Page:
1. How do we spur private investment for job generative growth?
  2. Does India’s current workforce have skills required to meet demand for jobs in a post-Covid India?
  3. How to make India’s future workforce entrants, future-ready?

AatmaNirbhar Growth: A View from the Centre

AatmaNirbhar Growth: A Macroeconomic View

Silver Sponsors

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0900-1900 | 29th November 2019 | Constitution Club of India, New Delhi



ABM Knowledgeware

Why some economists find it difficult to comprehend economic policy?

The grammar of economics dictates that the policy be either ‘left of center’ or ‘right of center’ so does the grammar of development. Neither allow for explaining out of box thinking, disruption or even plain common sense. In the run up to 2014 elections in a conversation with Mr Modi, I told him that it is difficult for textbook economists to understand his policies through the prism of ‘isms.’ His policy eschews ‘isms’ and looks at each issue from the prism of ‘inclusivity.’ Inclusive Economics and Inclusive Governance are the essence of Prime Minister Modi’s economic policy and a few economists are tying themselves in knots trying to understand this.

The biggest challenge being faced by the Indian economy is that of a confused narrative being spun by Indian economists taking pot-shots from foreign shores. The same economists whose contributions to the present slowdown are well documented. This, however, does not justify the homily-based growth bravado, which is equally counterproductive. Yes, we are facing a slowdown and no, it is not the end of the world as we know it.
Naysayers spurn doomsday prophesies with great alacrity in the hope of self-fulfilment. Yeasayers are not able to talk convincingly about what is going on or able to articulate plans that are underway to beat the slowdown.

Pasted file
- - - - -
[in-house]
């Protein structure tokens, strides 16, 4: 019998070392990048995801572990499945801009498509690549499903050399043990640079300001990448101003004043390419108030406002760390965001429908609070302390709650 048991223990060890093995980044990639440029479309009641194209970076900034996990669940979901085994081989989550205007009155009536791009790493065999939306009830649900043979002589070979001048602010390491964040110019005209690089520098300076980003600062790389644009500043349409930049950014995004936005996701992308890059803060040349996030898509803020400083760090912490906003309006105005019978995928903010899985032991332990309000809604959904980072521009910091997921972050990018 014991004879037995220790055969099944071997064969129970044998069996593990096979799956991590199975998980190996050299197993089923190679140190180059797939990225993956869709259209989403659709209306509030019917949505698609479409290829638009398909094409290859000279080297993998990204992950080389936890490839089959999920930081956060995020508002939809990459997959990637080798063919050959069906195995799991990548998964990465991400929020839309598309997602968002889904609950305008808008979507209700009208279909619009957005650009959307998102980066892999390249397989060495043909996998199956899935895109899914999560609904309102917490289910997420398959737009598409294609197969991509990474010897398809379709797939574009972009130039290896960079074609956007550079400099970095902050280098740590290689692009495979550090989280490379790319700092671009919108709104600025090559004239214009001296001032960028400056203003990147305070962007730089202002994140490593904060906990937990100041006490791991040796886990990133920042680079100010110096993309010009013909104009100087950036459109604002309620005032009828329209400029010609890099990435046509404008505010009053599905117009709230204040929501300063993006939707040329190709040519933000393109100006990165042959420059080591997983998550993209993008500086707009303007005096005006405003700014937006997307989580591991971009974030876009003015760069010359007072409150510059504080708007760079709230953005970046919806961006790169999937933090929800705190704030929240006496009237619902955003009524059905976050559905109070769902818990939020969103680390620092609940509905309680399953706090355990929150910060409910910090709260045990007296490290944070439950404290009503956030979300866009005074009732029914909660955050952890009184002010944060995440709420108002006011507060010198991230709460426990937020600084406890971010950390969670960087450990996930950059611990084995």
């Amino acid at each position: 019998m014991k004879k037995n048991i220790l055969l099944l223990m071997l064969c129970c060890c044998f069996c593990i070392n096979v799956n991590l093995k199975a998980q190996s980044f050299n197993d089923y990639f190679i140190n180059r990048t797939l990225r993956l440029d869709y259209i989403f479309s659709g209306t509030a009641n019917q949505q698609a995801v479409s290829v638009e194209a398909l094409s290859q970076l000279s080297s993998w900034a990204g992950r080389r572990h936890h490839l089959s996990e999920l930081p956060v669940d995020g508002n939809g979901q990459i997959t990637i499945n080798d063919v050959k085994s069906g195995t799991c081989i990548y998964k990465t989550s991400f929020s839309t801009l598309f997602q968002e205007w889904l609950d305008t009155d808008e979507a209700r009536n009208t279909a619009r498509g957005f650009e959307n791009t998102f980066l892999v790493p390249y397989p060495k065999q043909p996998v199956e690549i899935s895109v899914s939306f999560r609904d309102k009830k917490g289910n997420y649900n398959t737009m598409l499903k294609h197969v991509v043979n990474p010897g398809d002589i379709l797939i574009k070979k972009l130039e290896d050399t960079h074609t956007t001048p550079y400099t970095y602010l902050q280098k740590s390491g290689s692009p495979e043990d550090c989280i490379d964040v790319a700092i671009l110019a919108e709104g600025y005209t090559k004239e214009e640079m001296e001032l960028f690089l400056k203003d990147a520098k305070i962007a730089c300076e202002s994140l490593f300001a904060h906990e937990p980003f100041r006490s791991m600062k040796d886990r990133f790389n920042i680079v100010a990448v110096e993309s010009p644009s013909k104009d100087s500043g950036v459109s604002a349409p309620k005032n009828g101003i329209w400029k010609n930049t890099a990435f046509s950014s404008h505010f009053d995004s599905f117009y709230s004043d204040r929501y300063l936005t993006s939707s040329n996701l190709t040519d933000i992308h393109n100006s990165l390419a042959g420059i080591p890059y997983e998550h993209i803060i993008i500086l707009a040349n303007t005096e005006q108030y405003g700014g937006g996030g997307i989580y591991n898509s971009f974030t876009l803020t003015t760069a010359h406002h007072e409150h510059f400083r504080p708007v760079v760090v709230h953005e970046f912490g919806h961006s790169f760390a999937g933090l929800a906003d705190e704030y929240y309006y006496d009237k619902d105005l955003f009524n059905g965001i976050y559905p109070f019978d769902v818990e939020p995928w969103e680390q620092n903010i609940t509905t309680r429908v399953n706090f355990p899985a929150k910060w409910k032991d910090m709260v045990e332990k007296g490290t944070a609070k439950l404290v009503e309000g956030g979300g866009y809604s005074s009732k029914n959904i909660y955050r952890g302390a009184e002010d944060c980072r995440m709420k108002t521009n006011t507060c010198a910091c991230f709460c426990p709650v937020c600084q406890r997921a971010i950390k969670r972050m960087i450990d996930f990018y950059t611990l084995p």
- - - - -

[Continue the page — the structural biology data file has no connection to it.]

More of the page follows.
Articulating a knowledge-based authoritative narrative on the strength of experience is the need of the hour.

Rising yet again to this patriotic duty, SKOCH Group is organising the ‘India Economic Forum’ on 29th November 2019 at Constitution Club of India. The objective of the Forum is to use the vast intellectual wisdom available within India to put the Indian economy in perspective.

The ‘India Economic Forum’ will deep dive into the macroeconomic essentials of growth and employment; completing tax reforms by rationalising personal income tax and GST; assess the state of state finances and the impact of new terms of reference for the 15th Finance Commission.

There are schemes that have performed brilliantly well and are changing the rural economic and development landscape. The Forum will take note of, and learn from, successful schemes such as Ayushman Bharat, Swachh Bharat, Ujjwala Yojana, as well as the Rural Transformation which is underway. It would also recommend ways to scale these further, converge more schemes and undertake drastic digital re-engineering on services delivery. It would try to highlight initiatives such as Aspirational Districts whose good performance and impact may be hiding in plain sight.

Top social scientists and economists bat together for a prosperous India

Macroeconomic Essentials

Completing Tax Reforms

Strengthening Federalism

Welfare Economics

Who Should Attend?

  • Economists
  • Economic Editors
  • Academics
  • Banking & Financial Professionals
  • Policymakers
  • Public affairs and development professionals
  • Foreign trade representatives
  • Investors
  • Regulators
  • Industrialists
  • Multinationals
  • Government affairs professionals

India Economic Forum 2019 | 29th November, 2019